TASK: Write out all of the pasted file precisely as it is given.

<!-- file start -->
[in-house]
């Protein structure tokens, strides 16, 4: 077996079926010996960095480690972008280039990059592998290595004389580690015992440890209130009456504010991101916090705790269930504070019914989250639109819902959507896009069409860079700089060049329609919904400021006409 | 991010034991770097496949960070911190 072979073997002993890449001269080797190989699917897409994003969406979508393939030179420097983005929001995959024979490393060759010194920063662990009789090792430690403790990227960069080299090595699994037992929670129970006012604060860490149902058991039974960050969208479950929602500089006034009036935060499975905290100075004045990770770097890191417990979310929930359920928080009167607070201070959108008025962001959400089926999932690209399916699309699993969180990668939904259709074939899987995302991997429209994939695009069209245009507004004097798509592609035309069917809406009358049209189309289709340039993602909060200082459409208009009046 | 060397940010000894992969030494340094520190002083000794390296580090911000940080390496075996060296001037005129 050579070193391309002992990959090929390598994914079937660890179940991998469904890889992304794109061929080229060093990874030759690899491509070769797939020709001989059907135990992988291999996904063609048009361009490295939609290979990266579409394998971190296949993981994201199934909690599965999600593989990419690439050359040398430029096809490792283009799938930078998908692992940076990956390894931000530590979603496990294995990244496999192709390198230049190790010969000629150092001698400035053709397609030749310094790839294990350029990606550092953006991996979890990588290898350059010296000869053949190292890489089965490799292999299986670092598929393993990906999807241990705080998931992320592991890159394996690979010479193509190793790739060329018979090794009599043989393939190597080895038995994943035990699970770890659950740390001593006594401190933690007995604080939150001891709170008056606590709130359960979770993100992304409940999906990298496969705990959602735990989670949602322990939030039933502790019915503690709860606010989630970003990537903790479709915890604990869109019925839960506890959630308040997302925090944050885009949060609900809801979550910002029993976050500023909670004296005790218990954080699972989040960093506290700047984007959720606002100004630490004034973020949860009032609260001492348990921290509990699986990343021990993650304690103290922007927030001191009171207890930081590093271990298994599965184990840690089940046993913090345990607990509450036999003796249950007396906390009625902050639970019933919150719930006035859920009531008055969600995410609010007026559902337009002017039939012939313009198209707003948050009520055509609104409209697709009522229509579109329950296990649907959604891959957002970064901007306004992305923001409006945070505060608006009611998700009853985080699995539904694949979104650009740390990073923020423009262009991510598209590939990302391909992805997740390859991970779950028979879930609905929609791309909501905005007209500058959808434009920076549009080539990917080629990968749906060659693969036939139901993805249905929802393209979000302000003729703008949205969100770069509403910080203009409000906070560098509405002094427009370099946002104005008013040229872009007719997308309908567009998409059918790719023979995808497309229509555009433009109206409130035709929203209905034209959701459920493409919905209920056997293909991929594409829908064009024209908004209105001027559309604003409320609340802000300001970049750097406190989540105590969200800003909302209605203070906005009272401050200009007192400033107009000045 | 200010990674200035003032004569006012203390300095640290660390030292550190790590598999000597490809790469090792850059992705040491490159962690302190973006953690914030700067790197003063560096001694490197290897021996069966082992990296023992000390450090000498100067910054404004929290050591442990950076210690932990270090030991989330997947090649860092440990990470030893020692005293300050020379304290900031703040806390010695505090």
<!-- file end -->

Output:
[in-house]
């Protein structure tokens, strides 16, 4: 077996079926010996960095480690972008280039990059592998290595004389580690015992440890209130009456504010991101916090705790269930504070019914989250639109819902959507896009069409860079700089060049329609919904400021006409 | 991010034991770097496949960070911190 072979073997002993890449001269080797190989699917897409994003969406979508393939030179420097983005929001995959024979490393060759010194920063662990009789090792430690403790990227960069080299090595699994037992929670129970006012604060860490149902058991039974960050969208479950929602500089006034009036935060499975905290100075004045990770770097890191417990979310929930359920928080009167607070201070959108008025962001959400089926999932690209399916699309699993969180990668939904259709074939899987995302991997429209994939695009069209245009507004004097798509592609035309069917809406009358049209189309289709340039993602909060200082459409208009009046 | 060397940010000894992969030494340094520190002083000794390296580090911000940080390496075996060296001037005129 050579070193391309002992990959090929390598994914079937660890179940991998469904890889992304794109061929080229060093990874030759690899491509070769797939020709001989059907135990992988291999996904063609048009361009490295939609290979990266579409394998971190296949993981994201199934909690599965999600593989990419690439050359040398430029096809490792283009799938930078998908692992940076990956390894931000530590979603496990294995990244496999192709390198230049190790010969000629150092001698400035053709397609030749310094790839294990350029990606550092953006991996979890990588290898350059010296000869053949190292890489089965490799292999299986670092598929393993990906999807241990705080998931992320592991890159394996690979010479193509190793790739060329018979090794009599043989393939190597080895038995994943035990699970770890659950740390001593006594401190933690007995604080939150001891709170008056606590709130359960979770993100992304409940999906990298496969705990959602735990989670949602322990939030039933502790019915503690709860606010989630970003990537903790479709915890604990869109019925839960506890959630308040997302925090944050885009949060609900809801979550910002029993976050500023909670004296005790218990954080699972989040960093506290700047984007959720606002100004630490004034973020949860009032609260001492348990921290509990699986990343021990993650304690103290922007927030001191009171207890930081590093271990298994599965184990840690089940046993913090345990607990509450036999003796249950007396906390009625902050639970019933919150719930006035859920009531008055969600995410609010007026559902337009002017039939012939313009198209707003948050009520055509609104409209697709009522229509579109329950296990649907959604891959957002970064901007306004992305923001409006945070505060608006009611998700009853985080699995539904694949979104650009740390990073923020423009262009991510598209590939990302391909992805997740390859991970779950028979879930609905929609791309909501905005007209500058959808434009920076549009080539990917080629990968749906060659693969036939139901993805249905929802393209979000302000003729703008949205969100770069509403910080203009409000906070560098509405002094427009370099946002104005008013040229872009007719997308309908567009998409059918790719023979995808497309229509555009433009109206409130035709929203209905034209959701459920493409919905209920056997293909991929594409829908064009024209908004209105001027559309604003409320609340802000300001970049750097406190989540105590969200800003909302209605203070906005009272401050200009007192400033107009000045 | 200010990674200035003032004569006012203390300095640290660390030292550190790590598999000597490809790469090792850059992705040491490159962690302190973006953690914030700067790197003063560096001694490197290897021996069966082992990296023992000390450090000498100067910054404004929290050591442990950076210690932990270090030991989330997947090649860092440990990470030893020692005293300050020379304290900031703040806390010695505090």